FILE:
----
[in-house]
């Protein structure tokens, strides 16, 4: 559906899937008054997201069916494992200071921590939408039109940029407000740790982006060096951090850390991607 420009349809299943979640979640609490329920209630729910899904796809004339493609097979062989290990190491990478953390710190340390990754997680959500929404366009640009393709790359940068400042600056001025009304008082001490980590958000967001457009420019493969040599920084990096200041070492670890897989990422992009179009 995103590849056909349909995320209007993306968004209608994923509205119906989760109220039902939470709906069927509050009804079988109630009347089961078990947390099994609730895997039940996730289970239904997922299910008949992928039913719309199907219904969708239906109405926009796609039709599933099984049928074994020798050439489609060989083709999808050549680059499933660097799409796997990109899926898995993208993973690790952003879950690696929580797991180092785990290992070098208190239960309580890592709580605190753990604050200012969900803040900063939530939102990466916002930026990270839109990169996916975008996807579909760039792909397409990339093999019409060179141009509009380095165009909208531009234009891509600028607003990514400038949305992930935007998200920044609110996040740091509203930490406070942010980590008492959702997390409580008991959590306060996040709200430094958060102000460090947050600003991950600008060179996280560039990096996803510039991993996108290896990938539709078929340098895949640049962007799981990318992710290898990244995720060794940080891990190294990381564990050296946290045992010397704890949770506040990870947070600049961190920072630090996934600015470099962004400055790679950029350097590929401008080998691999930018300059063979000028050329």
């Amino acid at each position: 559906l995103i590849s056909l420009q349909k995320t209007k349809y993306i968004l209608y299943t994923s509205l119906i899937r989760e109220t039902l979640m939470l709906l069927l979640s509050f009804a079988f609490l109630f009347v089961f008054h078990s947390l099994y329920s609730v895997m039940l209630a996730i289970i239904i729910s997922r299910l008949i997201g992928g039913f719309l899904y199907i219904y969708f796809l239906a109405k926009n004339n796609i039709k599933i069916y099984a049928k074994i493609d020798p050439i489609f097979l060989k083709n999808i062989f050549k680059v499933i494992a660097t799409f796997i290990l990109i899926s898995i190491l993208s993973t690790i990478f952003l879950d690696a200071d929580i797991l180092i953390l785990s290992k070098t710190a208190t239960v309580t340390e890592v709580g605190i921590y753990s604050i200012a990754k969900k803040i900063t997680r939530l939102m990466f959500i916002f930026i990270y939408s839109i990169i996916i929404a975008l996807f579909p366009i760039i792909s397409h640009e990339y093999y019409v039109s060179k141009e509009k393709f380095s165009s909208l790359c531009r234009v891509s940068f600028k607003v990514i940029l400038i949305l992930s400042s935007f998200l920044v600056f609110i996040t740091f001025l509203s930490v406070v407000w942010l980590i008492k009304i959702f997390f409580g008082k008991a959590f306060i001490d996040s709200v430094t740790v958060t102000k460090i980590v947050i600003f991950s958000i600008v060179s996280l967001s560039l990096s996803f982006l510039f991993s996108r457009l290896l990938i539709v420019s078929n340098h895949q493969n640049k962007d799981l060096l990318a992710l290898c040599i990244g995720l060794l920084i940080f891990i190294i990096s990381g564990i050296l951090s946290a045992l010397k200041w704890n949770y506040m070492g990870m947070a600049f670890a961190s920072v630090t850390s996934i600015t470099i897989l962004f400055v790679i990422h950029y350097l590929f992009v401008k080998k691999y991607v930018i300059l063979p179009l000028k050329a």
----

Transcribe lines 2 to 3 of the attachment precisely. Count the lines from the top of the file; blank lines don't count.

């Protein structure tokens, strides 16, 4: 559906899937008054997201069916494992200071921590939408039109940029407000740790982006060096951090850390991607 420009349809299943979640979640609490329920209630729910899904796809004339493609097979062989290990190491990478953390710190340390990754997680959500929404366009640009393709790359940068400042600056001025009304008082001490980590958000967001457009420019493969040599920084990096200041070492670890897989990422992009179009 995103590849056909349909995320209007993306968004209608994923509205119906989760109220039902939470709906069927509050009804079988109630009347089961078990947390099994609730895997039940996730289970239904997922299910008949992928039913719309199907219904969708239906109405926009796609039709599933099984049928074994020798050439489609060989083709999808050549680059499933660097799409796997990109899926898995993208993973690790952003879950690696929580797991180092785990290992070098208190239960309580890592709580605190753990604050200012969900803040900063939530939102990466916002930026990270839109990169996916975008996807579909760039792909397409990339093999019409060179141009509009380095165009909208531009234009891509600028607003990514400038949305992930935007998200920044609110996040740091509203930490406070942010980590008492959702997390409580008991959590306060996040709200430094958060102000460090947050600003991950600008060179996280560039990096996803510039991993996108290896990938539709078929340098895949640049962007799981990318992710290898990244995720060794940080891990190294990381564990050296946290045992010397704890949770506040990870947070600049961190920072630090996934600015470099962004400055790679950029350097590929401008080998691999930018300059063979000028050329």
């Amino acid at each position: 559906l995103i590849s056909l420009q349909k995320t209007k349809y993306i968004l209608y299943t994923s509205l119906i899937r989760e109220t039902l979640m939470l709906l069927l979640s509050f009804a079988f609490l109630f009347v089961f008054h078990s947390l099994y329920s609730v895997m039940l209630a996730i289970i239904i729910s997922r299910l008949i997201g992928g039913f719309l899904y199907i219904y969708f796809l239906a109405k926009n004339n796609i039709k599933i069916y099984a049928k074994i493609d020798p050439i489609f097979l060989k083709n999808i062989f050549k680059v499933i494992a660097t799409f796997i290990l990109i899926s898995i190491l993208s993973t690790i990478f952003l879950d690696a200071d929580i797991l180092i953390l785990s290992k070098t710190a208190t239960v309580t340390e890592v709580g605190i921590y753990s604050i200012a990754k969900k803040i900063t997680r939530l939102m990466f959500i916002f930026i990270y939408s839109i990169i996916i929404a975008l996807f579909p366009i760039i792909s397409h640009e990339y093999y019409v039109s060179k141009e509009k393709f380095s165009s909208l790359c531009r234009v891509s940068f600028k607003v990514i940029l400038i949305l992930s400042s935007f998200l920044v600056f609110i996040t740091f001025l509203s930490v406070v407000w942010l980590i008492k009304i959702f997390f409580g008082k008991a959590f306060i001490d996040s709200v430094t740790v958060t102000k460090i980590v947050i600003f991950s958000i600008v060179s996280l967001s560039l990096s996803f982006l510039f991993s996108r457009l290896l990938i539709v420019s078929n340098h895949q493969n640049k962007d799981l060096l990318a992710l290898c040599i990244g995720l060794l920084i940080f891990i190294i990096s990381g564990i050296l951090s946290a045992l010397k200041w704890n949770y506040m070492g990870m947070a600049f670890a961190s920072v630090t850390s996934i600015t470099i897989l962004f400055v790679i990422h950029y350097l590929f992009v401008k080998k691999y991607v930018i300059l063979p179009l000028k050329a």